Posted by: charlottedawn | November 11, 2020

Class, Color, and Costume in Crimson Peak

The second half of this post contains major plot spoilers for the film Crimson Peak. I will try to keep it mostly-spoiler free up until I need to incorporate plot points but will mark where the major spoilers begin.

Guillermo del Toro’s 2015 film Crimson Peak takes place at an unspecified point in the year 1901, in an immediate post-Victorian world. In order to streamline the analysis, I will be primarily focusing on the characters Edith Cushing and Lucille Sharpe, although the costuming of Edith’s father Carter and Lucille’s brother Thomas play heavily into the visual signaling of class as well. While much of the movie’s visual symbolism is less than subtle, the particularities of Crimson Peak’s relationship with class and appearance are remarkably unique and nuanced, particularly for a horror film.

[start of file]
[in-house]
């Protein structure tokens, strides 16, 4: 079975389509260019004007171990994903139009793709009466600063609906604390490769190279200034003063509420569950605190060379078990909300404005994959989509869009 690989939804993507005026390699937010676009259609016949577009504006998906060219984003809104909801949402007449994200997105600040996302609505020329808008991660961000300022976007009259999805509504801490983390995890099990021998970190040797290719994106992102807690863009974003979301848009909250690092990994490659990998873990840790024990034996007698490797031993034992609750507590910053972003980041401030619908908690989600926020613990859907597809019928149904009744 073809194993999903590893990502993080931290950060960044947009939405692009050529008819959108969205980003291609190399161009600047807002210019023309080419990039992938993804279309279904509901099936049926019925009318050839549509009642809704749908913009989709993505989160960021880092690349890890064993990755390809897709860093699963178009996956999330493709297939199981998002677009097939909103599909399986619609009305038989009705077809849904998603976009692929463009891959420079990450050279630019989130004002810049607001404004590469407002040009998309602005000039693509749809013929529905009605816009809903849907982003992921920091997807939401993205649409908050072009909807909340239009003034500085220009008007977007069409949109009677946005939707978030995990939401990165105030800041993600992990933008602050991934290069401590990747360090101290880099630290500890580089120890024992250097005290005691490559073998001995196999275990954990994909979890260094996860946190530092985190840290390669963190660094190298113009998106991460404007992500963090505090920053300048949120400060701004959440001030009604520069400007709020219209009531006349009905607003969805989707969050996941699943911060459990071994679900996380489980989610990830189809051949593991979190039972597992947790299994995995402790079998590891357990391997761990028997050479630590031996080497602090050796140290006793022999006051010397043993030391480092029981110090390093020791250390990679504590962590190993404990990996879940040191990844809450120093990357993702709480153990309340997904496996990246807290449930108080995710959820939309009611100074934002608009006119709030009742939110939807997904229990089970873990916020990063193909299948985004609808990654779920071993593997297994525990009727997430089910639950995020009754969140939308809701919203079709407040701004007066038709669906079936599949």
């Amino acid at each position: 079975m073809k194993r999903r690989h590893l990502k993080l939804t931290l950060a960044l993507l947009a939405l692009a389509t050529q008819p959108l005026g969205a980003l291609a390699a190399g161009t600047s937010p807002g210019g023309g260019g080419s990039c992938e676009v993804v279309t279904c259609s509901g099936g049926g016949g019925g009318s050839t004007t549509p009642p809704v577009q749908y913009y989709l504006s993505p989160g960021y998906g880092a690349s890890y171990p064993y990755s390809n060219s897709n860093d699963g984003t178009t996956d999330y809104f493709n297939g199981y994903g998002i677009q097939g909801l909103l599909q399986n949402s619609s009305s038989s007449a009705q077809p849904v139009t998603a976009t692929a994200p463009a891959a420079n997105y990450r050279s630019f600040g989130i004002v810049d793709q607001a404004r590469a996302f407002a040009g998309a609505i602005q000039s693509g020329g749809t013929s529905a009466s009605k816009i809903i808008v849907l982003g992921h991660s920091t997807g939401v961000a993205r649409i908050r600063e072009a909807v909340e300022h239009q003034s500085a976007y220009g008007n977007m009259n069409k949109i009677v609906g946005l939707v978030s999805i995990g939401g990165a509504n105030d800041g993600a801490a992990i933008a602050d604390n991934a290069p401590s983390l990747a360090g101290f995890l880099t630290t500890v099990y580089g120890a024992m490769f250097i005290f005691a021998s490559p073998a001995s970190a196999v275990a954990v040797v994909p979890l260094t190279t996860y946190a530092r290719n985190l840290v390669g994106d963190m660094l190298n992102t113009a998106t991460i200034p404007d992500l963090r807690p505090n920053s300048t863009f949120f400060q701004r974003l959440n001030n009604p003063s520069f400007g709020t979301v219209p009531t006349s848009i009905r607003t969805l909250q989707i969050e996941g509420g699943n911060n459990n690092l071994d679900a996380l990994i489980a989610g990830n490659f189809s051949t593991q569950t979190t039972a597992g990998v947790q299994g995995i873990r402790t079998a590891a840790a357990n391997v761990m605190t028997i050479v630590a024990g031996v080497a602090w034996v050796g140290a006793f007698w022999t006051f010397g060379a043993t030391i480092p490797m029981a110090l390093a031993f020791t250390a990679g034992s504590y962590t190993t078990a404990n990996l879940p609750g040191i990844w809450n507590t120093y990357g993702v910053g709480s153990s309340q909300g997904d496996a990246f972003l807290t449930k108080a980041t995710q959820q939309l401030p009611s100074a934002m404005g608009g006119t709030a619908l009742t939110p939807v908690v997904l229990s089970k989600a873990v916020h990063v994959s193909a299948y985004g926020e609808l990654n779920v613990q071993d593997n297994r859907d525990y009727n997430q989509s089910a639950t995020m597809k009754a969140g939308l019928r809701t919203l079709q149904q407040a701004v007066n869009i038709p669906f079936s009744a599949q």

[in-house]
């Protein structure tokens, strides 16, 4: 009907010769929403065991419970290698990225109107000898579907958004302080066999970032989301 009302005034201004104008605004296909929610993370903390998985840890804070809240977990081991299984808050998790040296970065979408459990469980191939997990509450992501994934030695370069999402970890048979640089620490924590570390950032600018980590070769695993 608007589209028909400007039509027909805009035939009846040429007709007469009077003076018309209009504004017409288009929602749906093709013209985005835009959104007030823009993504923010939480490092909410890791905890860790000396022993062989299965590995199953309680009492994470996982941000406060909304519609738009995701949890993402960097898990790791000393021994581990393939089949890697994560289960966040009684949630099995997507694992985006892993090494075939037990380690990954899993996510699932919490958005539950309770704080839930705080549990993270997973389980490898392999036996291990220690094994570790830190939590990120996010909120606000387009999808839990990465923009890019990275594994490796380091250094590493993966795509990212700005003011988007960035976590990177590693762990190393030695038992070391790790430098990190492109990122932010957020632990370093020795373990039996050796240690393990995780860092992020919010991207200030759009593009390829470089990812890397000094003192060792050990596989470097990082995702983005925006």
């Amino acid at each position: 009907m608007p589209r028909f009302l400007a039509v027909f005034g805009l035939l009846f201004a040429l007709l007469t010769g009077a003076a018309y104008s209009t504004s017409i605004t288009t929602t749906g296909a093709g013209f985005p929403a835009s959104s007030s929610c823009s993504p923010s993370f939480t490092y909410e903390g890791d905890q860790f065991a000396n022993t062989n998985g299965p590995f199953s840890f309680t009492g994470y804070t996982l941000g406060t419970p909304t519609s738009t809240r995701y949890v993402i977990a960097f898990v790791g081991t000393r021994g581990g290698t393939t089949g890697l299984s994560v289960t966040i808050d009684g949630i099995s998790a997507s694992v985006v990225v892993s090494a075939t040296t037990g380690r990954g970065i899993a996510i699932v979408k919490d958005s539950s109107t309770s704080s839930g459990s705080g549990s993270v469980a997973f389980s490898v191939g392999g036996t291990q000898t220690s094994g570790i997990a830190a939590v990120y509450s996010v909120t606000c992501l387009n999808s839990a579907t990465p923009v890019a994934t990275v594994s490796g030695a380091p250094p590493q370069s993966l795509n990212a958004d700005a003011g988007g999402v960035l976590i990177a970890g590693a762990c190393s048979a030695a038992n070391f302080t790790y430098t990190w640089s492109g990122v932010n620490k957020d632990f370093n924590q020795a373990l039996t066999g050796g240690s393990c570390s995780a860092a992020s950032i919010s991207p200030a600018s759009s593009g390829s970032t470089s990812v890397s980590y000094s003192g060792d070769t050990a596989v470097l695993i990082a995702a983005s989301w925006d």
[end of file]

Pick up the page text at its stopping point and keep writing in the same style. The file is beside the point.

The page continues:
Edith and Lucille are foils both in personality and appearance. This contrast is played up with everything from the soft features, gentle brown eyes, and golden hair of Mia Wasikowska (Edith) to the intense blue eyes and striking dark hair Jessica Chastain (Lucille) dons for the role. Edith is a young woman, 24, from New York, and she is in every way the quintessential metropolitan woman. Her father is a wealthy self-made stonemason, and her clothes are tasteful but unquestionably expensive and modern. Edith is dressed exclusively in cream, gold, and bronze for the first act of the film, an indicator of both her wealth and her comfort in the industry she lives in and around. Lucille is a bit older at 32, and next to Edith and the other young women from New York, both her English mannerisms and outdated style of dress mark her as different. The colors she wears, however, mark her as threatening. While Edith and the other New York women wear the popular Edwardian leg-of-mutton sleeves and looser skirts in lighter fabrics, Lucille remains in her heavy, dark velvet and constricting dresses that seem far more suited to an era twenty years previous.